Why Should Policyholders know Their Insurance Score? Policyholders should know their individual insurance score because an insurance score can have a significant impact on the premiums paid for insurance coverage.5 While the difference in premiums may appear insignificant, over time, the difference in dollar amounts can add up. For example, if you have a low insurance score which costs you an extra $20.00 a month for automobile insurance, over a year that would equal an additional $240.00 in higher premiums and over four years close to a $1,000.00. Three states, California, Massachusetts, and Hawaii, ban insurance companies from using credit-based insurance scores in determining insurance premium rates for auto insurance. Maryland and Hawaii ban insurance companies from using credit-based insurance scores in determining insurance premium for homeowner’s insurance.6 In Texas, credit/insurance scores affect the variation rate of premiums across the board by 91%.7 A fairly recent rate analysis by The Dallas Morning News, of 34 of the largest insurance companies, found that the gap for homeowner’s policy premiums between poor credit/insurance scores versus good credit/insurance scores was nearly fifty percent (50%).8 For auto insurance, the difference was less pronounced, averaging thirty-nine percent (39%).9

Are Texas Policyholders Protected From Abuse of Their Credit Information by Insurers? Fortunately, according to the Texas Department of Insurance, Texas rules, regarding the use of insurance credit scores are among the strongest in the country.10 Texas law allows insurers to use insurance credit scores, but mandates that the Texas Department of Insurance regulate their use. For example, an insurance company can use your credit/insurance score to decide whether to sell you a policy and what premium rate to charge, but it cannot refuse to sell a policy, cancel one, or not renew a policy based solely on a person’s credit/insurance score. In addition, there are exceptions to a poor credit/insurance score situation: a serious, prolonged medical condition, a divorce, temporary loss of employment, a victim of identity theft, or if an individual has experienced the death of a spouse, child or parent, or some other similar life event. If any of these circumstances are present, coupled with an unusually high premium, one should ask the insurance company for an exception.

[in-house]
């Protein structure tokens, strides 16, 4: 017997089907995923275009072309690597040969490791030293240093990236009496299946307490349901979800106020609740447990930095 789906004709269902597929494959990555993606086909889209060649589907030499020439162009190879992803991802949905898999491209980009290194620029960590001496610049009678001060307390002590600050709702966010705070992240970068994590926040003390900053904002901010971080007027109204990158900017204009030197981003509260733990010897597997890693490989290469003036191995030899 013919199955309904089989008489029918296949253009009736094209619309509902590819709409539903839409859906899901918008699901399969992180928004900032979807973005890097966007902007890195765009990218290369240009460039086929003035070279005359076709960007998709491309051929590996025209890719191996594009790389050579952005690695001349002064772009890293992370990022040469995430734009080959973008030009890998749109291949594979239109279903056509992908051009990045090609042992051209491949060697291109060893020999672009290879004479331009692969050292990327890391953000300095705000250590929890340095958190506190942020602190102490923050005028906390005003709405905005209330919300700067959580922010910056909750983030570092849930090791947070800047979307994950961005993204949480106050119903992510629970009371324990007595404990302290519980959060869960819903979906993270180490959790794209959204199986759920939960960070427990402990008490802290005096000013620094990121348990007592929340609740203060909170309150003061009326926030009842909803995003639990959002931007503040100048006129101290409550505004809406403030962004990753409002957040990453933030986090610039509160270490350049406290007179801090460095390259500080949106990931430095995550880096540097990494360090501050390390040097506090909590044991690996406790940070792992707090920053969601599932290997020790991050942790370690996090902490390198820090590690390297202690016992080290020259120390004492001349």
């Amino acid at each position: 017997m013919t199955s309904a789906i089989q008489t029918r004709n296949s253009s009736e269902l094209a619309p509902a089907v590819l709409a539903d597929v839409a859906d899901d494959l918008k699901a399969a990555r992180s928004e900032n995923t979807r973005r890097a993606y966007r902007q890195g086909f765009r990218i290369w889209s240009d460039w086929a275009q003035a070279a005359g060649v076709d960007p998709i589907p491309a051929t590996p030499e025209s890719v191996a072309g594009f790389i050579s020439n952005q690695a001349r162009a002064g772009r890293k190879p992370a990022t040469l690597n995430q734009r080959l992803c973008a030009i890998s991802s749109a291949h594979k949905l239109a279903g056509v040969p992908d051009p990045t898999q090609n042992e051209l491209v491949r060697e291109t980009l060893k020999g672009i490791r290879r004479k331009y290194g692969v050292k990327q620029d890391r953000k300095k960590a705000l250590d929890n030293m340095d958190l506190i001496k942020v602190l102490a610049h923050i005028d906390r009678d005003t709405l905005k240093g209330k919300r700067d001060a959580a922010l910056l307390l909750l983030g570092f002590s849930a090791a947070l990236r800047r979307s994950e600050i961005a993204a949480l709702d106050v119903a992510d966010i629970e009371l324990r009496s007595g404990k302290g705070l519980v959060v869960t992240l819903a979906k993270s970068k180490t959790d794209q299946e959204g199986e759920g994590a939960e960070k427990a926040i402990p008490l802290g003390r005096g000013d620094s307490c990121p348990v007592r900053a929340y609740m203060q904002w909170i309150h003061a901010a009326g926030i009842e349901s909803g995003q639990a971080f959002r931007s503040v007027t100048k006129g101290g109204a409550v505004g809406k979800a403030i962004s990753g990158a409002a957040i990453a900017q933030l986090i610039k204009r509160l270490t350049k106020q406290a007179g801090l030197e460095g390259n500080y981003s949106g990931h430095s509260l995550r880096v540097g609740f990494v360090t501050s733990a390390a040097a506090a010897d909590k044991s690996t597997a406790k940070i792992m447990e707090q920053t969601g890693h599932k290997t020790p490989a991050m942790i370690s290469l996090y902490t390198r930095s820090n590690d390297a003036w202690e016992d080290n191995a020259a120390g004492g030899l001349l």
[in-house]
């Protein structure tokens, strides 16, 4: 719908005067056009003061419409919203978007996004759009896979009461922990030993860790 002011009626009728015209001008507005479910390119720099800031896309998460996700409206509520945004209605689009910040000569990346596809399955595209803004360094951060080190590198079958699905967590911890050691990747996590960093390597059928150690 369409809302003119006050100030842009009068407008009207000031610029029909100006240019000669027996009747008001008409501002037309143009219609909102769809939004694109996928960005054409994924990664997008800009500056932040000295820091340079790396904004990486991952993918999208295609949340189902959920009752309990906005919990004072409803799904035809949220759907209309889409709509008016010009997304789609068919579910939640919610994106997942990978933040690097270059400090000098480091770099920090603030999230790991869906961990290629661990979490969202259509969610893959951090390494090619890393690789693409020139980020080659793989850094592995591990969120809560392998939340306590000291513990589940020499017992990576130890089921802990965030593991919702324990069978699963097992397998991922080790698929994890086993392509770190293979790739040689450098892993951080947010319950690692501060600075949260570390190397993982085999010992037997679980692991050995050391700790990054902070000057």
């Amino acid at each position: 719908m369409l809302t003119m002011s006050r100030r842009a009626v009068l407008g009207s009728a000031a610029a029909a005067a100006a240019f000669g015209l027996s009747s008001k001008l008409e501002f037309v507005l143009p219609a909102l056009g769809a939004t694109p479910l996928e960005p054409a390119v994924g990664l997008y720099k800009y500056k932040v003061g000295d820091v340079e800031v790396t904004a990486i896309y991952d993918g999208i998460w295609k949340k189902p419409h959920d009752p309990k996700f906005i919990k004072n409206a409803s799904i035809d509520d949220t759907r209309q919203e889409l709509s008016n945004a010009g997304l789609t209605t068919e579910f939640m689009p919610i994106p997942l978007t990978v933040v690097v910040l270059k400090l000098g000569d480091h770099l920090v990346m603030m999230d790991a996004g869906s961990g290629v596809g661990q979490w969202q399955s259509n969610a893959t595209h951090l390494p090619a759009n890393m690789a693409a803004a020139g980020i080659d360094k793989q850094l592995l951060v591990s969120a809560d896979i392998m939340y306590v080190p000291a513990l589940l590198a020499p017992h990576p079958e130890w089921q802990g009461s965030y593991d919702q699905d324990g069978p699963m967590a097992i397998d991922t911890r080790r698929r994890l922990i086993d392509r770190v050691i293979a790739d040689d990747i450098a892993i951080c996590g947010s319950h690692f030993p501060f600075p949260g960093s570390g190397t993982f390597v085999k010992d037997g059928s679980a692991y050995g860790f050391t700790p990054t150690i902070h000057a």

The Take-Away: If you think your insurance premium is too high, ask your carrier for your insurance score number and the factors that were used to reach that number. If any of the factors used are incorrect or seem unreasonable or you think you might fall within an exception to the use of the credit score in determining your premium, ask for a review and a lower premium when the policy comes up for renewal or change companies. Insurance credit scores count.
1 See Insurance Handbook, https://www.iiiorg/publications/insurance-handbook/regulatory-and-financial-environment/background-on-credit-scoring at 4.
2 Id. at 1.
3 See
4 Id.
5 See
6 See https:/ “Credit Scoring in Insurance: An Unfair Practice,” United Policyholders.
7 See “Do Low Credit Scores Raise Your Insurance Premiums?” at 1.
8 See at 1.
9 Id. at 2.
10 See